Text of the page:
What is there to divide in my Virginia divorce?
Every divorce is a little bit different, and the assets (and, it must be said, the liabilities) are different, too. Usually, it’s some kind of version of the same; a divorce set of “usual suspects”, as it were, but in some cases, it’s more complicated.
My least favorite cases are the ones where my client tells me she has no idea what there is to divide. It’s not my least favorite in the sense that then I don’t know what to do, or I worry that my client won’t get what she deserves; it’s just kind of a pain all the extra steps we have to take to make sure that her interests are protected. I can do it, it’s fine—but it is more time consuming and more costly than it would be for a client who walked in with a spreadsheet of everything that existed during the marriage (which, incidentally, is my favorite).
When you DON’T know what you have to divide in your divorce
It’s unfortunate, but not impossible, and you’re not alone. If this is you, don’t feel badly. We deal with this every single day, and we can help protect you, too. If you don’t know what there is to divide, that’s okay. There are definitely some things you can do to help the situation, and to start to figure things out for yourself. (Ideally, whatever you can gather on your own, the better off you’ll be, because we won’t have to use the court system to figure it out.)
First thing’s first.
1. Gather whatever financial documents you can find.
Go through the house, and take what you can find. Bank statements, credit card statements, mortgage interest statements, retirement account statements—the more the better.While you still have access and before he’s got his guard up, gather information. Make your own spreadsheets. Just because you didn’t know before doesn’t mean that there isn’t time to learn.Find what you can find, and catalog it carefully. Scan it, if you can, and save it somewhere safe—that way, if something happens to the originals, you’ll still have it saved somewhere (preferably in the cloud) where he can’t access it.
2. Make sure you have pay stubs, LES’s, W2s, and tax returns.
We will definitely want to know what income there is coming in, so, to the extent that you can, gather evidence regarding his income (and yours, too). We can use these documents to show us all sorts of things, so they’re super helpful. Whatever you can find, grab ‘em.
These are some of the most important documents, and they’re a great place to start. We can figure out a lot from these things, and that can get us pretty far.
What if he has hidden all the financial records?
Even if he has hidden it, we can still get the documents we need to figure out what’s there to be divided. It may just be a little more difficult, and it may cost a little more. But we can get it. So, what do we have to do if we don’t have any information? We’ll probably have to file for divorce.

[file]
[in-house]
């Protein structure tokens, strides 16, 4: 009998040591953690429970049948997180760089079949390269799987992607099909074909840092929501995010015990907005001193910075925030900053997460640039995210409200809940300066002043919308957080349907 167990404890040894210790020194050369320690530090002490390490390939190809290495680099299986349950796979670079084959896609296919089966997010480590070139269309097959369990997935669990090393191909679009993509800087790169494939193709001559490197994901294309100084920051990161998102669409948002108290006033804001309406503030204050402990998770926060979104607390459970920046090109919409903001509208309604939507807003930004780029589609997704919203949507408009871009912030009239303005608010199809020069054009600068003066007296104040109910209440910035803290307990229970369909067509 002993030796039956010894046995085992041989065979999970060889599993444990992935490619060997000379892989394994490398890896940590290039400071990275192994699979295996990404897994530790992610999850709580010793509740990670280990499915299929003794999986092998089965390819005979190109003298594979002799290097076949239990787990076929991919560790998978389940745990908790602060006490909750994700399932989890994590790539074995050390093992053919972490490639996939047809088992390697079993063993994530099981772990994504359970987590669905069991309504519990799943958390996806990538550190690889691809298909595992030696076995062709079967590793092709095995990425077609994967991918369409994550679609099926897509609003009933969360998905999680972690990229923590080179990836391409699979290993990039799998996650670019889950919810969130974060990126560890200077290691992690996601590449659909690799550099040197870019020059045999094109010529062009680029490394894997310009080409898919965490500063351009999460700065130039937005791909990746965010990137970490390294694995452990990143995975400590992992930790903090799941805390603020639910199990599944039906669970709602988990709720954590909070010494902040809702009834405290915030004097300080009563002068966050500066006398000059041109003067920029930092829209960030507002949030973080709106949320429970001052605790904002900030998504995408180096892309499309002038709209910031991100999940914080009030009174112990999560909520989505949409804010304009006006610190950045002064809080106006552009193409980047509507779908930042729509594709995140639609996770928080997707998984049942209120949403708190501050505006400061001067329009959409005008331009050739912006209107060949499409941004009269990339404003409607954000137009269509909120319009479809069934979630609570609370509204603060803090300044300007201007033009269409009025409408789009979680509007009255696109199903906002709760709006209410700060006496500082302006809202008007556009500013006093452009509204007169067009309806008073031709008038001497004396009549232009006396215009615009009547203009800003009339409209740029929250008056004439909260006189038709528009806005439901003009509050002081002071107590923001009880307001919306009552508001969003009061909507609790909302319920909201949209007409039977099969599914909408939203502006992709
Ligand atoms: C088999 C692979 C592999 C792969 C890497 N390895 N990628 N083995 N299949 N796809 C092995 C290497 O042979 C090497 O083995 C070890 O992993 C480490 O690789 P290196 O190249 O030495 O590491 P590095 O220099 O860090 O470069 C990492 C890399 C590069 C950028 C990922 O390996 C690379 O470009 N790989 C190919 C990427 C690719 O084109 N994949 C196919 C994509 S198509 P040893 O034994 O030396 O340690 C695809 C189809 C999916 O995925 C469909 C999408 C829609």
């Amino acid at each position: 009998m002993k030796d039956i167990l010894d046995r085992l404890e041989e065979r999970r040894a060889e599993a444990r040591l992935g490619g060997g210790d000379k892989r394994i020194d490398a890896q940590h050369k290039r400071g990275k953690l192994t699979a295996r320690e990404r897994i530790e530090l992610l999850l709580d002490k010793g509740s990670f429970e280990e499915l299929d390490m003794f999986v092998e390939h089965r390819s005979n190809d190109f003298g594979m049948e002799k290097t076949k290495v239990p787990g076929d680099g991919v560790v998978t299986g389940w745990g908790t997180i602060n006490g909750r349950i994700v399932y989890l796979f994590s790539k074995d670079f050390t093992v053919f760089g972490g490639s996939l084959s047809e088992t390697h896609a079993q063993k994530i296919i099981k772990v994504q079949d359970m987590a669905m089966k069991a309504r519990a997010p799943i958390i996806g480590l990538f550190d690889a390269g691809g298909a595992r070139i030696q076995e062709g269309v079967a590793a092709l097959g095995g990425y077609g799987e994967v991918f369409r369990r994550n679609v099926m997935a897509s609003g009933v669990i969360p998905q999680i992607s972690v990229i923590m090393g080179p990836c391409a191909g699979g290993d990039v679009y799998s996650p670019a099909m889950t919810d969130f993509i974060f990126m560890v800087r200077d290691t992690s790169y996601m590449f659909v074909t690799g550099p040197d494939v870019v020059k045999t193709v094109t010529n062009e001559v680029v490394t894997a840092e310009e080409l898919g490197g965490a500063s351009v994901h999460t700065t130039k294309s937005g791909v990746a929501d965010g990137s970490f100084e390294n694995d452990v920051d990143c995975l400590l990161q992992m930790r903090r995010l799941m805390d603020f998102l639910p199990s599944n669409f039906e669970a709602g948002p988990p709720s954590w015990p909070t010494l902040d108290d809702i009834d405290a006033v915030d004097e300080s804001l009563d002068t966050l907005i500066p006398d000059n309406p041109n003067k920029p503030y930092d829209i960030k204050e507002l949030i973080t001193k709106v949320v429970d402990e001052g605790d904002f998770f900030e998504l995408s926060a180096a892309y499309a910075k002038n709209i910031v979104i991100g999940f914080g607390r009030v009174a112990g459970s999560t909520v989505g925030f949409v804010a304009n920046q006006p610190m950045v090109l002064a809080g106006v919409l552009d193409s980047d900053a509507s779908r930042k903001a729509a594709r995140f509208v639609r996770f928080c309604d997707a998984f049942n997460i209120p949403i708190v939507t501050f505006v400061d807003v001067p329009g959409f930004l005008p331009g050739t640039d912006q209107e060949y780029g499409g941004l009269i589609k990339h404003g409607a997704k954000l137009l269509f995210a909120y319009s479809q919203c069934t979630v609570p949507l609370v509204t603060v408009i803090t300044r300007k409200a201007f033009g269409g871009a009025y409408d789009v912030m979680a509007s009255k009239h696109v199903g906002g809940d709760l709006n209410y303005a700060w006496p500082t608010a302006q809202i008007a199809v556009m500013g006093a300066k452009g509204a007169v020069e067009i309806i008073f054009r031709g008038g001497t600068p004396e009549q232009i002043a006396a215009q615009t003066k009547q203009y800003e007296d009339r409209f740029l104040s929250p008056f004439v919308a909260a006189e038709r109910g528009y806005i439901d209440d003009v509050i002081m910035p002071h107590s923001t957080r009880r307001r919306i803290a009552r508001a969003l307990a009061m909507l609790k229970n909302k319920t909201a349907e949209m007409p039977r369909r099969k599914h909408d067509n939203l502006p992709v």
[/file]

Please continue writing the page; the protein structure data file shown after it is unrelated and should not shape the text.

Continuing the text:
Wasn’t I going to file for divorce anyway?
Well, yes. Eventually, you’d have to file for divorce regardless. But there’s a difference in how and when you file if you’re planning a fault based divorce versus a no fault divorce. A case where we don’t have access to the financial records (and therefore can’t reach an agreement in order to move forward with an uncontested, no fault divorce) is one where we might file earlier on fault based grounds (assuming that we have them) in order to get into the court more quickly.
That way, we can conduct the formal discovery process (something we don’t do if we’re negotiating an agreement on a no fault basis). During discovery, we can ask questions to him and even ask for specific copies of the exact documents we need to figure out how to begin to divide the assets and liabilities in your marriage. If he doesn’t have them or won’t provide us with what we want, we can also use subpoena duces tecums to request documents from third parties (like banks, credit card companies, etc). It’s more expensive, and it’s not necessarily the easiest way to get our information, but it’ll certainly work in a pinch.
Besides, you can’t be so scared to use the tools of the court – that’s what they’re there for! You figure it might cost a little more to figure out the pieces of the puzzle, but it doesn’t cost anywhere near as much as signing an agreement blindly (and thereby giving up a significant portion of what you might be entitled to receive) would cost you. Divorce is hard, especially when you don’t know what there is to divide, but that doesn’t mean you have to take it lying down. Take the legal steps that are there for your protection and make sure that you end up with the best divorce possible. For more information, or to schedule an appointment with one of our licensed and experienced Virginia divorce and custody attorneys, give our office a call at (757) 425-5200.